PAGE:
children help develop our speaking skills

How children develop our speaking skills

by Elizabeth Toohig
in Blog
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Talk with young children

Did you realise that talking with children – especially young children – is an excellent way to practise and hone your speaking skills? This article explores 5 speaking skills that children help us to develop.

At the start of my teaching career, I held the perception that my role was to teach and the children’s role was to learn. But soon it was me who was learning valuable life lessons from them! I have so much to thank them for in developing my knowledge and skills about speaking and presenting effectively. They helped me to uncover my ability to speak with clarity, confidence and engagement – as well as providing numerous anecdotes for my talks!

ThoughtThought – one talk, one message

So often a great talk is lost because the speaker hides the key message within numerous other messages. When I was a head teacher, I remember a concerned parent coming to me with a problem. Everyday, they asked their five-year-old to go upstairs, get dressed, tidy their bed and brush their teeth, but when they returned downstairs with their school bag ready to leave, none of it had happened. Why?

It’s because of an information overload! When giving young children instructions, adults learn that relying on their ability to process multiple complex instructions leads to disaster. As adults and speakers, we so often do the same with our talks and presentations. I have listened to many talks that had the potential to be truly great, had the speaker just followed the simple guidance of one talk, one message. Can you summarise the message of your talk in one sentence of 12 words or less?

reasonReason – be clear about your ‘why?’

Have you ever answered a child’s question, only for them to immediately respond with “why?” And then for them to respond to every attempt in your next series of answers with, “But… why?”

Why do they do this? They are curious, hungry for knowledge and they want things to make sense. It is no different for your audience. However, by the time we reach adulthood, we have been socialised out of asking ‘why?’ (even though most of the time we are thinking it). To deliver a talk that leaves the audience thinking that they have received and understood all the information they need, you need to consider the ‘why’s’ that your audience will be asking, and provide the answers within your talk. A great way to develop this ability is to note all the questions you are asked following a talk or presentation and review them later to see how you could have answered them within your talk.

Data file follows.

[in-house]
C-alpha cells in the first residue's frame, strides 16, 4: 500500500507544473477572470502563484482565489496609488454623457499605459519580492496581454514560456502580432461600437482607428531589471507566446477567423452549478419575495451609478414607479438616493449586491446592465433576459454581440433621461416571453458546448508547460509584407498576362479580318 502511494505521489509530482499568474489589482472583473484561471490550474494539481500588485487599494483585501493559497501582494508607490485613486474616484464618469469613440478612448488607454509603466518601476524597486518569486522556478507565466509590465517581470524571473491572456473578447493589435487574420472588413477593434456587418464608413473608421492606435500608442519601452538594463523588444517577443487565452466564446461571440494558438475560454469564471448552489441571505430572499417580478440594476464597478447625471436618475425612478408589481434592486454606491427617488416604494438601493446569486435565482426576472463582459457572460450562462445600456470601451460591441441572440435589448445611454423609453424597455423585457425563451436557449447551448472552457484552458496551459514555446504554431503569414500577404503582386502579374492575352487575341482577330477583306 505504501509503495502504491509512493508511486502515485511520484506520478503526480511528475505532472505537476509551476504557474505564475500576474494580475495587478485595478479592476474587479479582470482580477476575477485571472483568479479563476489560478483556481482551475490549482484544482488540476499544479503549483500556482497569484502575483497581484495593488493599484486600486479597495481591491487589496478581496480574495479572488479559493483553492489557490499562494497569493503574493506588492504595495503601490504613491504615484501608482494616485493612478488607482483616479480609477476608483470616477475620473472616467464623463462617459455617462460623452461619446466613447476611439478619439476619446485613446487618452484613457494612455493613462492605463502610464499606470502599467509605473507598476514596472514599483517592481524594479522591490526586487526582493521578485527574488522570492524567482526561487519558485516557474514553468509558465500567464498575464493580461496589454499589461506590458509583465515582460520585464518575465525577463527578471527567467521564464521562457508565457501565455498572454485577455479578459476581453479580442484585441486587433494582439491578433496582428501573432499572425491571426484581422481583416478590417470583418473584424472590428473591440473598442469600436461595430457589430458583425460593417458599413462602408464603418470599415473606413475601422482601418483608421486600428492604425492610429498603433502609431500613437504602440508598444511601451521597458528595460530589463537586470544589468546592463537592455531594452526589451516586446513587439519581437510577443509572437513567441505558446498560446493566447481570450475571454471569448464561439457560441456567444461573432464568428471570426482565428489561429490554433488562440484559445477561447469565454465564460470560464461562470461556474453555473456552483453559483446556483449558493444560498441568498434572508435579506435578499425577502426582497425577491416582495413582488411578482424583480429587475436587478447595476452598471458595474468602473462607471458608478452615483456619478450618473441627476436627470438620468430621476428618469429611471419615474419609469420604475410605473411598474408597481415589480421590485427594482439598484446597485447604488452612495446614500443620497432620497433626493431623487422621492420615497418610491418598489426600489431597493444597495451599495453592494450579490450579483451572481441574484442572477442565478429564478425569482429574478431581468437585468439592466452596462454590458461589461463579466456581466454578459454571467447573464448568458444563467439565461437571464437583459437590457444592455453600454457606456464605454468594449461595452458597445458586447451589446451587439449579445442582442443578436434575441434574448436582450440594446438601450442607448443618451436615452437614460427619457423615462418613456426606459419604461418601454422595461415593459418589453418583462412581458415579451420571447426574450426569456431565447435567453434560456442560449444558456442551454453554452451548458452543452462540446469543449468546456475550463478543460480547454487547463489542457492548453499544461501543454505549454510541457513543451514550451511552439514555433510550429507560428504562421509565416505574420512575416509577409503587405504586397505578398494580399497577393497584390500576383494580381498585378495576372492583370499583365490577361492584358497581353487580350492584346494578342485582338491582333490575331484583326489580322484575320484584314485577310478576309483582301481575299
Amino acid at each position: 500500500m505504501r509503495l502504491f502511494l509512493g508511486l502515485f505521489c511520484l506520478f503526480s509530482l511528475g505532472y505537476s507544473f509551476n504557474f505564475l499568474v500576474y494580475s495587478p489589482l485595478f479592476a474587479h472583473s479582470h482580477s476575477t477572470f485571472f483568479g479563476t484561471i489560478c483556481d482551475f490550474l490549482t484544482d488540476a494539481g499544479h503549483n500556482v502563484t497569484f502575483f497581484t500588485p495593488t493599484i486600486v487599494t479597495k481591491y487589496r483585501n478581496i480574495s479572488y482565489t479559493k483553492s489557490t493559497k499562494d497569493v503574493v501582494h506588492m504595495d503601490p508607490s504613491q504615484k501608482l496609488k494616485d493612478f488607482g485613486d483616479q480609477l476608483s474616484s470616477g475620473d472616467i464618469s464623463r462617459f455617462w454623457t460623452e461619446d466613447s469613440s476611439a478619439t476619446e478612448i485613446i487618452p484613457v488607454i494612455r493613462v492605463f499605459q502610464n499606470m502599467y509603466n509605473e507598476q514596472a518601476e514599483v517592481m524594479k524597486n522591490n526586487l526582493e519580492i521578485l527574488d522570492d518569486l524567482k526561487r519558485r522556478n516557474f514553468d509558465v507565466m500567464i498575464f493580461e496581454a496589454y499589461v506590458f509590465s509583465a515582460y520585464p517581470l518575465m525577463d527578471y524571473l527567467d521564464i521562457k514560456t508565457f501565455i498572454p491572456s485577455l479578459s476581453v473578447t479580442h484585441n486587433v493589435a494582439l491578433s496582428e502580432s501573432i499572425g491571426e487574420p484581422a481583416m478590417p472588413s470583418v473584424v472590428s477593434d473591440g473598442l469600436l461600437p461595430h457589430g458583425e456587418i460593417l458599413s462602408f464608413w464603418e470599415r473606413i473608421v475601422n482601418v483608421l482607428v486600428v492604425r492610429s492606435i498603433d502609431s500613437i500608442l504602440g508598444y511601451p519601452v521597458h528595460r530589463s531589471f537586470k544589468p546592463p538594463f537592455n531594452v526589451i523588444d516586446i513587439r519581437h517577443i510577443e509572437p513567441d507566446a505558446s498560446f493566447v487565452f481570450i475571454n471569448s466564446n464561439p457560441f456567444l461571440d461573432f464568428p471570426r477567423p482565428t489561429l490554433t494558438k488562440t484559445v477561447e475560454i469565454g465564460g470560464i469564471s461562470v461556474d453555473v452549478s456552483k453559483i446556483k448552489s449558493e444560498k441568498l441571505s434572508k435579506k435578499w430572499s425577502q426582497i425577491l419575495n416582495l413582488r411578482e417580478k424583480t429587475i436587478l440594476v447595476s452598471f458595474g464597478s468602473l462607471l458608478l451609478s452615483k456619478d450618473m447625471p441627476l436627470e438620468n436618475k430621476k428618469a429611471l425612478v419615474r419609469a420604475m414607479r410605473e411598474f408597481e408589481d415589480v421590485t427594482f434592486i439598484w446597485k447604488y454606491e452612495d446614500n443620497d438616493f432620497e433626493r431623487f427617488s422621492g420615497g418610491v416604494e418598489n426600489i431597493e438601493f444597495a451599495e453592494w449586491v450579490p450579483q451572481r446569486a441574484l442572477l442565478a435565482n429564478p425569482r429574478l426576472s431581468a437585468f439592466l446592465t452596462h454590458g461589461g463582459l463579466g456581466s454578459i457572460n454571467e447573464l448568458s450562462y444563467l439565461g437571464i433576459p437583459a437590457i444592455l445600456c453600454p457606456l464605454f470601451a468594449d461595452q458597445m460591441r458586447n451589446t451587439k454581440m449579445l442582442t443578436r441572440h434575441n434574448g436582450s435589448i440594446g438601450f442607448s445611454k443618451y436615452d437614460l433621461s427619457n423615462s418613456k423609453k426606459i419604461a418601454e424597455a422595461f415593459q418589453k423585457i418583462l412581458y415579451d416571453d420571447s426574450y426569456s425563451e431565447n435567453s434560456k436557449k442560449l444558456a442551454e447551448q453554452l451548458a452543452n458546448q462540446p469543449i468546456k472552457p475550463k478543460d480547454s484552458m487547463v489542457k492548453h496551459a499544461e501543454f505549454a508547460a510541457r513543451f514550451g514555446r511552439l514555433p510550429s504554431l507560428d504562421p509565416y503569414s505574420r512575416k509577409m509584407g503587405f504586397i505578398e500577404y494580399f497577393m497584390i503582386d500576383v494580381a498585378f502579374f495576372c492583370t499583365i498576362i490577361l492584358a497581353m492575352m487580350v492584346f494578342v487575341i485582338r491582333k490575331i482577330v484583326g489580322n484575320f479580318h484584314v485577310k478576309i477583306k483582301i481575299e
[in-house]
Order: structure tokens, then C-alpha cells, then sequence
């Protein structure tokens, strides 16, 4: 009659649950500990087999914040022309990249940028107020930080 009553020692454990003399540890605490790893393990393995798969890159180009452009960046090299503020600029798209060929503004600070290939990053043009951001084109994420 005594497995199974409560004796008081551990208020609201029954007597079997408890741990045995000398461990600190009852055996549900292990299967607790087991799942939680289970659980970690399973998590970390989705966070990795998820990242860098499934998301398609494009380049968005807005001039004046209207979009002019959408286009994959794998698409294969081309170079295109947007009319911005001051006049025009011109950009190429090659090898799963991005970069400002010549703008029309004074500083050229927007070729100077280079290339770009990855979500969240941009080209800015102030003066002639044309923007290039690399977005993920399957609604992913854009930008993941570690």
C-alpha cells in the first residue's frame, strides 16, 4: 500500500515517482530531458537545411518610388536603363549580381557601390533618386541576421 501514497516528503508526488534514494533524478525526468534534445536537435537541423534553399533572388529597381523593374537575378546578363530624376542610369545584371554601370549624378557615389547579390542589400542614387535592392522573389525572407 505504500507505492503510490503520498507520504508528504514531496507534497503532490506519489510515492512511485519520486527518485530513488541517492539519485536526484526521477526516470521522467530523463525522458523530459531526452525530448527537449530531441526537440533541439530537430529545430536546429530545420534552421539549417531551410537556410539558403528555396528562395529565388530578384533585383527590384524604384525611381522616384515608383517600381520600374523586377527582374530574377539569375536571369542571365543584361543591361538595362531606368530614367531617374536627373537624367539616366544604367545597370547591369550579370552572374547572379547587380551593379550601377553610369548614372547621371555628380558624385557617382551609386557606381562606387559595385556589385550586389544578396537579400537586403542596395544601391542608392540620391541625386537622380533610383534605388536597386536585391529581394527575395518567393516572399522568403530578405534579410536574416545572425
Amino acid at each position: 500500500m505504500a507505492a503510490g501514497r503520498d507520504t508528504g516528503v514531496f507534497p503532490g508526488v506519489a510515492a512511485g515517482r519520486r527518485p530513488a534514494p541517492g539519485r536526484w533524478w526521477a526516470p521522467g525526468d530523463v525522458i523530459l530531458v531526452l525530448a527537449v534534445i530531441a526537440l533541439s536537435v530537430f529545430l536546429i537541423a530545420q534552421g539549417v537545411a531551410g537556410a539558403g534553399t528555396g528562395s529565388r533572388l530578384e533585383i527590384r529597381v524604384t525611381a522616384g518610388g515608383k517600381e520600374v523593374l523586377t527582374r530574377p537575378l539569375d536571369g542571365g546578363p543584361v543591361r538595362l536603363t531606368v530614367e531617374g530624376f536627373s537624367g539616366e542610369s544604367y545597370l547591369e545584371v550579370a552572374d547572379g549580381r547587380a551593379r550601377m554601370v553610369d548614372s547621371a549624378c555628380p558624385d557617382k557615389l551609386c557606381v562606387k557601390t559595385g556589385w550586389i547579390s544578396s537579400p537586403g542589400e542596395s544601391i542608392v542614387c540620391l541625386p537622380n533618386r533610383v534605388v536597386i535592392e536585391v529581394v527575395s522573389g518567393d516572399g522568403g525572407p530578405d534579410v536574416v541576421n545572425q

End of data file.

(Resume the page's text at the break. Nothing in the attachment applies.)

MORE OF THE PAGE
engagementEngagement – power of facial expressions

When words fail a child, we can often still understand what they want through their facial expressions. They are totally natural and often disarming. I know that at times I have been won over by a child’s endearing smile and lured into giving into their requests, even when my logical brain is telling me I should say no. Children are natural masters of speaking to us through facial expression before using words. They pause, giving you their best heart-melting smile, before begging “please.” The look before the words has a much greater impact on the listener. When telling your anecdotes, remember that they will be made more powerful by using facial expressions to convey emotions and reactions, before you even say the words.

anchorAnchor – awesome anecdotes

Personal anecdotes are a great way to anchor your points in the minds of your audience. Anecdotes that involve children are easy to relate to regardless of gender or age, as we were all children once. It is one thing that you and all the members of your audience have in common. These anecdotes have the benefit of showing that you are human, showing your vulnerability and adding humour to a heavy subject. Also, something that you might struggle to say can be given to a child within your anecdote. For example….

take-awayTake-away – simple language

We might try to side-step answering sensitive or complex questions that can be challenging. Questions like ‘where do babies come from?’ or ‘how does a computer work?’ are not asked by children to catch us out. Answering them by giving them the information they need and can cope with leaves the child satisfied. Using simple language makes this much easier. Only introducing the relevant vocabulary as they need it enables them to build on this knowledge later. It is the same for an audience. They do not want to have the full in-depth explanation when all they need are the headlines. Bombarding them with detailed technical or complex language can leave them feeling inadequate. Now, go through your talk and ask yourself, ‘Would a ten-year-old understand this?’ If not, then find a simpler way to express it. The audience will thank you for making it clear and easy to follow.

Look out for these strategies in action when you next talk to a child or watch other adults talking to children. Embrace the challenge of their questions, knowing that each answer you give is a chance to further develop your own speaking skills.

In another article I explore how children can help us develop our ability to answer unexpected or curveball questions in a question and answer session or at an interview.

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